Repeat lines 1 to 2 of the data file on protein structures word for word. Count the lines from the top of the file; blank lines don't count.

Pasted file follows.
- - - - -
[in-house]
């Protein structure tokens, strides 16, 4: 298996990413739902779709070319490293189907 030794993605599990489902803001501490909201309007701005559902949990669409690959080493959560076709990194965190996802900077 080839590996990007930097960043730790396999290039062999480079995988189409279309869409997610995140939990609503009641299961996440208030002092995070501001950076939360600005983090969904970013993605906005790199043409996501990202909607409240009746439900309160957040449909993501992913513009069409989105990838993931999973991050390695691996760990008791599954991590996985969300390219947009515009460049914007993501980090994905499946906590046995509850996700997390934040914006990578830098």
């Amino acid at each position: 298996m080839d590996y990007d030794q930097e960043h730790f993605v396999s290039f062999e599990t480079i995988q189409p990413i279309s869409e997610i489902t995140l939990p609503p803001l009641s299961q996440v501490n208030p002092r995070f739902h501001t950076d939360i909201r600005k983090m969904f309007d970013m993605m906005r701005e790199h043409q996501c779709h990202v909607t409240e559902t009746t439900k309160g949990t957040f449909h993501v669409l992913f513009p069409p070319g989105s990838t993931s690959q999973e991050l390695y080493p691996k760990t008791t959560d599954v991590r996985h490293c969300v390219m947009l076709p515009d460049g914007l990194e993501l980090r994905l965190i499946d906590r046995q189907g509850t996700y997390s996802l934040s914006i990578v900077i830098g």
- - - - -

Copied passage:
[in-house]
């Protein structure tokens, strides 16, 4: 298996990413739902779709070319490293189907 030794993605599990489902803001501490909201309007701005559902949990669409690959080493959560076709990194965190996802900077 080839590996990007930097960043730790396999290039062999480079995988189409279309869409997610995140939990609503009641299961996440208030002092995070501001950076939360600005983090969904970013993605906005790199043409996501990202909607409240009746439900309160957040449909993501992913513009069409989105990838993931999973991050390695691996760990008791599954991590996985969300390219947009515009460049914007993501980090994905499946906590046995509850996700997390934040914006990578830098």